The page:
• Article 1 of the Rome Statute dismisses any concerns states might have in regards to sacrificing any of their legal sovereignty as it ensures that their legal sovereignty will not be infringed upon, and the ICC serves to function in conjunction with states domestic legal systems.
conclusions
Conclusions
  • The ICC is a feasible solution to the jurisdictional shortcomings of modern domestic and international law.
conclusions1
Conclusions
  • The ICC would not require any amendments to include international terrorism as a “Crime against Humanity” under Article #7 of the Rome Statute.
conclusions2
Conclusions
  • The ICC does not infringe on the sovereignty of it’s member states, and works in conjunction with previously established domestic legal systems, and only on issues that meet the jurisdictional criteria.
bibliography
Bibliography
  • Abbasov, Namiq . "The Application of Jurisdiction on the International Terrorism: What About the ICC?." Afro Eurasia Strategic Resources Center: Department of European Studies 1 (2012): 1-5.
  • Badey, Thomas J.. "Defining International Terrorism: A Pragmatic Approach." Terrorism and Political Violence 19, no. 5 (2007): 90-107.
  • Banchik, Mira. The International Criminal Court and Terrorism. New York: Peace Studies Journal, 2003.
  • Beck, Ulrich. "The Silence of Words: On Terror and War." Security Dialogue 34 (2003): 255-267.
  • Bentley, Michelle. "Multilateral Approach to Counterterrorism: Issues, Problems, and Responses." In Counterterrorism: From the Cold War to the War on Terror. California: Praeger, 2012. 1-9.
  • Blum, Gabriella , and Phillip B. Heymann. Laws, Outlaws, and Terrorists: Lessons from the War on Terrorism. Cambridge, Mass: The MIT Press, 2010.
  • Cassese, Antonio. International Law. Oxford, UK.: Oxford University Press, 2005.
  • Chaliand, Gerard , and Arnaud Blin. The History of Terrorism: From Antiquity to Al Qaeda. Los Angeles, CA.: University of California Press, 2007.
  • Convention for the Unification of Certain Rules for International Carriage by Air - Montreal, 28 May 1999. Available at: http://www.jus.uio.no/lm/air.carriage.unification.convention.montreal.1999/ [accessed 29 July 2013]
  • Greenwood, Christopher. "International Law and the "War against Terrorism"." International Affairs 78, no. 2 (2002): 301-317.
  • Herschinger, Eva. "A Battlefield of Meanings: The Struggle for Identity in the UN Debates on a Defintion of International Terrorism." Terrorism and Political Violence 25, no. 2 (2013): 183-201.
  • Horsley, William. "Polls Find Europeans Oppose Iraq War." BBC News [London] 11 Feb. 2003: n. pag. news.bbc.co.uk. Web. 22 June 2013.
  • Kelsen, Hans. The Law of the United Nations: A Critical Analysis of its Fundamental Problems with Supplement 1964. New York: The Lawbook Exchange, 2000.
  • Lowenfeld, Andreas F. . "U.S. Law Enforcement Abroad: The Constitution and International Law." American Society of International Law 83, no. 4 (1989): 880-893.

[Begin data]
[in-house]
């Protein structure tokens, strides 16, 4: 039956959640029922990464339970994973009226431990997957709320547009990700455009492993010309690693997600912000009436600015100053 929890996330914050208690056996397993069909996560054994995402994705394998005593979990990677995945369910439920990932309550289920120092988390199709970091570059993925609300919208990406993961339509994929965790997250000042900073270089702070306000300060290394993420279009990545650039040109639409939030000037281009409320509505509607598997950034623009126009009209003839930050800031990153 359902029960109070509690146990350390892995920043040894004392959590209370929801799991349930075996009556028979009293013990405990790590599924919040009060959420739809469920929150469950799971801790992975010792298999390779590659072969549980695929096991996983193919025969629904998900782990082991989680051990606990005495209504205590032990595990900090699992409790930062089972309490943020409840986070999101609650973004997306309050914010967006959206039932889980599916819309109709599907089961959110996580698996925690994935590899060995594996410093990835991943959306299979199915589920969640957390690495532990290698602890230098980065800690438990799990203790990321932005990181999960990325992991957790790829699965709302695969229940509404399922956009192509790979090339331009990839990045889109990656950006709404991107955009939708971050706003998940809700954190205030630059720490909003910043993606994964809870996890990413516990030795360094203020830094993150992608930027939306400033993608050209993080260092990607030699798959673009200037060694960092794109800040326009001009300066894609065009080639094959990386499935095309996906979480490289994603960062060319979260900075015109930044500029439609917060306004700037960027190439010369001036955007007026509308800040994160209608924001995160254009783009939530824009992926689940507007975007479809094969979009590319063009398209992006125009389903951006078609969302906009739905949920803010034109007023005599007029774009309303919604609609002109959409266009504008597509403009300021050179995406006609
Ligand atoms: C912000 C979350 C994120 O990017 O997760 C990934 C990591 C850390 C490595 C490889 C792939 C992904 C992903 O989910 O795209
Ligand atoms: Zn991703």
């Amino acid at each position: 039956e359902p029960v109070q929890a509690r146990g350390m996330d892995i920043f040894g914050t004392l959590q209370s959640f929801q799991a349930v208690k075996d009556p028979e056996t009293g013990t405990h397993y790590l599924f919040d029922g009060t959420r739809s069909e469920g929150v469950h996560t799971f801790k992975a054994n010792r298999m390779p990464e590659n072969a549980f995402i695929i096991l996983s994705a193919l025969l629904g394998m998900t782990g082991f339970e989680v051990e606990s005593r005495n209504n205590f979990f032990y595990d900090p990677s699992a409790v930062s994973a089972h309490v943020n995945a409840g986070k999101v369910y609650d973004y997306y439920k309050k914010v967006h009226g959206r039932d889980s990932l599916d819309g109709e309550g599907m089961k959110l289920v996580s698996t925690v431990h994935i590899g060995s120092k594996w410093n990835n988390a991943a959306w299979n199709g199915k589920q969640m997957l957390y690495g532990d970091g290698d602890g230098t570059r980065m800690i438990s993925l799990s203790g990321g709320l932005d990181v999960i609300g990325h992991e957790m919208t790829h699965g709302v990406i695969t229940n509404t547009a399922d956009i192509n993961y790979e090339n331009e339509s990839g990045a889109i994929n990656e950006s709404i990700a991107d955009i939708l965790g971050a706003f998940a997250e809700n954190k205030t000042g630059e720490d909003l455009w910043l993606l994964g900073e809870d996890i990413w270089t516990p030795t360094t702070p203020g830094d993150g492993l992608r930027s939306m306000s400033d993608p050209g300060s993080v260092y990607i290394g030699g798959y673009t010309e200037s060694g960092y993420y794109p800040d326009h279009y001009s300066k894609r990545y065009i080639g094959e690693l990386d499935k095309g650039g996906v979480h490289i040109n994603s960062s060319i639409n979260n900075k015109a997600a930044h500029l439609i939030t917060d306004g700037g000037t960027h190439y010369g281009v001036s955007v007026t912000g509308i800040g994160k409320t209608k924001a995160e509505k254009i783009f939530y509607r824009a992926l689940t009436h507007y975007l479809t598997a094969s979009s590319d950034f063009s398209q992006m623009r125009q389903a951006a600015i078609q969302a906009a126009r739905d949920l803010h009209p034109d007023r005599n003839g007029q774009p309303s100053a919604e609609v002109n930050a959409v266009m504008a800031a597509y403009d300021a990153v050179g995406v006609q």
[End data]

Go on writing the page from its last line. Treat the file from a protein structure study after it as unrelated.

• McDonnell, Thomas M.. The United States, International Law, and the Struggle Against Terrorism. London: Routledge, 2009.
bibliography continued
Bibliography Continued…
  • McGoldrick, Dominic . The Permanent International Criminal Court . Portland, Ore.: Hart Publishing , 2004.
  • Proulx, Vincent-Joel . "Rethinking the Jurisdiction of the International Criminal Court in the Post-September 11th Era: Should Acts of Terrorism Qualify as Crimes Against Humanity ." american university international law review 19, no. 5 (2004): 1010-1089.
  • Reports of Judgements, Advisory Opinions and Orders . Case Concerning Questions of Interpretation and Application of the 1971 Montreal Convention Arising from the Aerial Incident at Lockerbie. United Kingdom: International Court of Justice, 1998.
  • Romaniuk, Peter. "Institutions as Swords and Shields: Multilateral Counterterrorism since 9/11." Review of International Studies 36, no. 3 (2010): 591-613.
  • Romaniuk, Peter. Multilateral Counter-Terrorism: The Global Politics of Cooperation and Contestation. London: Routledge, 2010.
  • Schrijver, Nico. "September 11th and Challenges to International Law." In Terrorism and the UN: Before and After September 11th. Bloomington, Ind.: Indiana University Press, 2004. 55-72.
  • UN General Assembly, Basic principles of the legal status of the combatants struggling against colonial and alien domination and racist régimes, 12 December 1973, A/RES/3103, available at: http://www.refworld.org/docid/3b00f1c955.html [accessed 5 August 2013]
  • UN General Assembly, Rome Statute of the International Criminal Court (last amended 2010), 17 July 1998, ISBN No. 92-9227-227-6, available at: http://www.refworld.org/docid/3ae6b3a84.html [accessed 12 July 2013]
  • United States of America, Appellant, v. FawazYunis., 867 F.2d 617 (D.C. Cir. 1989). Available at: http://www.leagle.com/decision/19891484867F2d617_11383 [accessed 21 July 2013]